... where Mr Francesco Landi, a modern-day Hephaestus, operates another press that will carve out the pressure cooker's edges so that you can lock the lid.

The press does not fit in a conventional kitchen! If you draw to close, a light beam detects your presence and turns it off automatically before you are turned into a human pressure cooker.

The man places one pressure cooker after the other, waits for the press to do what it does, then takes it out.

Mrs Rosmarie Werner oversees a crucial part of the production process. She takes a pressure cooker body, places it upside down on one of the three sticks in front of her, then covers the pot's bottom with an aluminium disc covered with another disc of stainless steel. The aluminium will ensure even spreading of the heat, an essential feature in any kitchen. The pot heats through induction, much like it would on a fancy induction stove, and the aluminium disk is sealed.

The lady removes the pots and places them into a cooling bath. 'That's the most high-tech part of the factory', my guide jokes, 'a plain water bath'.

At the other end of the bath the pots are milled so that the welding around the aluminium core is evened out by Mrs Danzengyuzhen Lekden. On the picture you see the scrapings.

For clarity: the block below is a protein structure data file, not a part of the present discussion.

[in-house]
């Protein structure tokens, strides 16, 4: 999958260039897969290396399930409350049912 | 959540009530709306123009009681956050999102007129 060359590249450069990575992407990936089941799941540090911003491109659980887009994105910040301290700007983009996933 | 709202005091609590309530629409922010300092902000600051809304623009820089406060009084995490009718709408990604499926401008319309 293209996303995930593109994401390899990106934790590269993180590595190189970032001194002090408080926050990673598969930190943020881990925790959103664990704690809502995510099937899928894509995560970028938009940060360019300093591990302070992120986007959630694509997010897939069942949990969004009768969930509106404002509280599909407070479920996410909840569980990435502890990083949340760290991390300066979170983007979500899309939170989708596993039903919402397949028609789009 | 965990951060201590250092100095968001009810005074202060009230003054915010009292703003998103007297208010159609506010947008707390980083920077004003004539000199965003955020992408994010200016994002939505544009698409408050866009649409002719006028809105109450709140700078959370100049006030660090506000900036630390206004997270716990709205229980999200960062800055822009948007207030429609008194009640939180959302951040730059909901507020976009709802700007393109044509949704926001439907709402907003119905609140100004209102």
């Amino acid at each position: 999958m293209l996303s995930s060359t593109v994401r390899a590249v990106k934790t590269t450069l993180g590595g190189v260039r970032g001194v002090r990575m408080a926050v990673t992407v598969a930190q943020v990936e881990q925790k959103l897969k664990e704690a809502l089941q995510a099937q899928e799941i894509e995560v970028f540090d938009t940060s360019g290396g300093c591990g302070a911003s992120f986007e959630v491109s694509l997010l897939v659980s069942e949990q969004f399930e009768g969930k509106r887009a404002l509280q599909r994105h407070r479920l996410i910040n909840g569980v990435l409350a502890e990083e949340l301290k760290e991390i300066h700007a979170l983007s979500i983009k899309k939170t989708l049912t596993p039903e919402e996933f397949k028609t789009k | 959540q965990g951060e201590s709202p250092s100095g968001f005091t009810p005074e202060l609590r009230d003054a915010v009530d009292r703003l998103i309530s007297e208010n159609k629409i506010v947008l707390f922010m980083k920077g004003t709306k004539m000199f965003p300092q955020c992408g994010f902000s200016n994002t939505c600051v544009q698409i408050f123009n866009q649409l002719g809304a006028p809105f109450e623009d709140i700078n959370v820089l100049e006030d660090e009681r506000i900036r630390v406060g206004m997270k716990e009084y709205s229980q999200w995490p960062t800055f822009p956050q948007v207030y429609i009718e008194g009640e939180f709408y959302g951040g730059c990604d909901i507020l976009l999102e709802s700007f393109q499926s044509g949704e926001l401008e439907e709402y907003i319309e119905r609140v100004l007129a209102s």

But it's not all manual work. From now on, a string of robots take over. They are lined up in the factory the length of a city block, most of them entirely hidden in blue boxes to keep the metal dust in. The robots do the hard work - polishing. Pots arrive on a conveyor belt above the machine. The robots detects the arrival of a new pot, grabs it with a suction valve pressed flat agains the inside of the pot ...

... then swiftly moves it on a succession of wheels that gives it its beautiful shine.

End of the line, with mirror-smooth pressure cookers coming one after the other...

... while on the other side of the factory the lids arrive under the eyes of a Tibetan lady sipping some tea.

We witnessed a highly intriguing scene. This lady, Mrs Kalsang Samling, taps each pot a few times with a curious copper rod. Some propitiatory ritual to wish the users of the pot 1001 happy meals? Not quite.

She inspects each pot to see the tiniest flaw, then grades the pot from AAA - worthy of selling in regular shops to AA for those pots with a minute flaw, some microscopic discoloration you'd need a loupe and 2 hours to find. AA pots are sold in the factory shop (see below). All those below AA are destroyed.